Sex-harassment allegation wave will be 'watershed moment' if men 'man up': Fiorina

Carly Fiorina, a former CEO of Hewlett Packard who ran for the Republican nomination for president in 2016, said the current wave of sexual harassment allegations from Hollywood to Capitol Hill "will only be a watershed moment if men decide to step forward."

Fiorina told ABC News Chief Anchor George Stephanopoulos on "This Week" Sunday, "What needs to happen now is the guys need to man up, the guys who know this is happening."

"Most men are good, decent, respectful men. But enough men are not, and all the other men around them know they are not," said Fiorina, who was part of a "This Week" panel addressing the wave of sexual harassment and misconduct allegations. "I think it's men's turn now to say, 'You know what, we're not going to respect someone who disrespects women. And when that starts to happen, if if that starts to happen, then we will have reached a watershed moment."

Fiorina was joined on the panel by journalist Ronan Farrow, who broke major stories in The New Yorker about Hollywood producer Harvey Weinstein; Eleanor Holmes Norton, a nonvoting Democratic delegate to the House of Representatives for Washington, D.C., who was the first female chair of the Equal Employment Opportunity Commission; and former Congresswoman Mary Bono, R-California.

Ronan said sexual harassment will end only if society makes changes.

"This, I think, is at the heart of this question of is it a watershed moment," Farrow said. "Not just are people brave enough to come forward, but are we all as a society brave enough to actually confront the reforms necessary to the system."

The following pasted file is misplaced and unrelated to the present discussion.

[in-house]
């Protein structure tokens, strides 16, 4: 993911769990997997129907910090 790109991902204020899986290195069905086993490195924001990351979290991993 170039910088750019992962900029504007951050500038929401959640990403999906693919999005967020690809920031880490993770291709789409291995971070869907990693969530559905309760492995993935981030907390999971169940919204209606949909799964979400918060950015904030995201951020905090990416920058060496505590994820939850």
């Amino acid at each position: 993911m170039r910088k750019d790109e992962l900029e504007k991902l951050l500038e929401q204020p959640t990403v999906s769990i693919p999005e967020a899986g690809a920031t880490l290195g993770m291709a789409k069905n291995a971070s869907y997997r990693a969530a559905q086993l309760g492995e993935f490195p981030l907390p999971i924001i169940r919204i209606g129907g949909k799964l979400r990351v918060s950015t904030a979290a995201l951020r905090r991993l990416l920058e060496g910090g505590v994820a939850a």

The frequency of sexual harassment is hard to pin down, but a 2016 study by the Equal Employment Opportunity Commission (EEOC) found that anywhere from 25 percent to 85 percent of women say they have experienced sexual harassment in the workplace.

Norton, a former head of the EEOC, told Stephanopoulos that women may not fully recognize when they are being harassed.

"I am convinced that many women even may not understand what some unwelcome advances are, and that they don't have to welcome them," Norton said. "They can turn them away, or they can say, 'You know, you're not supposed to do this,' and that might stop some men," Norton said.

Former Rep. Bono recently spoke out publicly about her experience with harassment by a fellow Congress member when she was in the House. She ultimately confronted the congressman. But Bono said more needs to be done to encourage women in lower-level positions" in the workplace to speak out.

"We have to learn how to empower our younger staffers on the Hill," Bono said. "We have to empower people in Hollywood. But, you know, women, too, have to step up, because I actually realized that my silence was part of the problem, too, on the Hill."
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